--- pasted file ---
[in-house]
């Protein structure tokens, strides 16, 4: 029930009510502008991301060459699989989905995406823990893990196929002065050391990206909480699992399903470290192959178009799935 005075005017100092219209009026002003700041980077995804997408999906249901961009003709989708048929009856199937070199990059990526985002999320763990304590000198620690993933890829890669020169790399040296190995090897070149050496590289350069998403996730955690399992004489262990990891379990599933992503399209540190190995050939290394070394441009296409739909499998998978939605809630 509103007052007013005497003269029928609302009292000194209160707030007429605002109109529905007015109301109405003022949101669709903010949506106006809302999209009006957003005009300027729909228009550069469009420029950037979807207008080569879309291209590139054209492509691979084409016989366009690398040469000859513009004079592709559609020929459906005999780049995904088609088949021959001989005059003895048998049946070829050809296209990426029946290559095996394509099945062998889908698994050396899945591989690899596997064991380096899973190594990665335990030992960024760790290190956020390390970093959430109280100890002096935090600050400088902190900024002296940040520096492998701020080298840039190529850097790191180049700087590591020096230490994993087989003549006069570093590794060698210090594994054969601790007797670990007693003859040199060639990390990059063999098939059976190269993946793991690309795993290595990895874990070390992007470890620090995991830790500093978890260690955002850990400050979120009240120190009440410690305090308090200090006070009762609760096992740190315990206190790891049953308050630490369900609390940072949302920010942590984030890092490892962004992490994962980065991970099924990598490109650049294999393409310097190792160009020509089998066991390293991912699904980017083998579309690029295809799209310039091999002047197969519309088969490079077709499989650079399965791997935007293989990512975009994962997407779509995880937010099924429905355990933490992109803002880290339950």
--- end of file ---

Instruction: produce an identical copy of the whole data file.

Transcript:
[in-house]
């Protein structure tokens, strides 16, 4: 029930009510502008991301060459699989989905995406823990893990196929002065050391990206909480699992399903470290192959178009799935 005075005017100092219209009026002003700041980077995804997408999906249901961009003709989708048929009856199937070199990059990526985002999320763990304590000198620690993933890829890669020169790399040296190995090897070149050496590289350069998403996730955690399992004489262990990891379990599933992503399209540190190995050939290394070394441009296409739909499998998978939605809630 509103007052007013005497003269029928609302009292000194209160707030007429605002109109529905007015109301109405003022949101669709903010949506106006809302999209009006957003005009300027729909228009550069469009420029950037979807207008080569879309291209590139054209492509691979084409016989366009690398040469000859513009004079592709559609020929459906005999780049995904088609088949021959001989005059003895048998049946070829050809296209990426029946290559095996394509099945062998889908698994050396899945591989690899596997064991380096899973190594990665335990030992960024760790290190956020390390970093959430109280100890002096935090600050400088902190900024002296940040520096492998701020080298840039190529850097790191180049700087590591020096230490994993087989003549006069570093590794060698210090594994054969601790007797670990007693003859040199060639990390990059063999098939059976190269993946793991690309795993290595990895874990070390992007470890620090995991830790500093978890260690955002850990400050979120009240120190009440410690305090308090200090006070009762609760096992740190315990206190790891049953308050630490369900609390940072949302920010942590984030890092490892962004992490994962980065991970099924990598490109650049294999393409310097190792160009020509089998066991390293991912699904980017083998579309690029295809799209310039091999002047197969519309088969490079077709499989650079399965791997935007293989990512975009994962997407779509995880937010099924429905355990933490992109803002880290339950």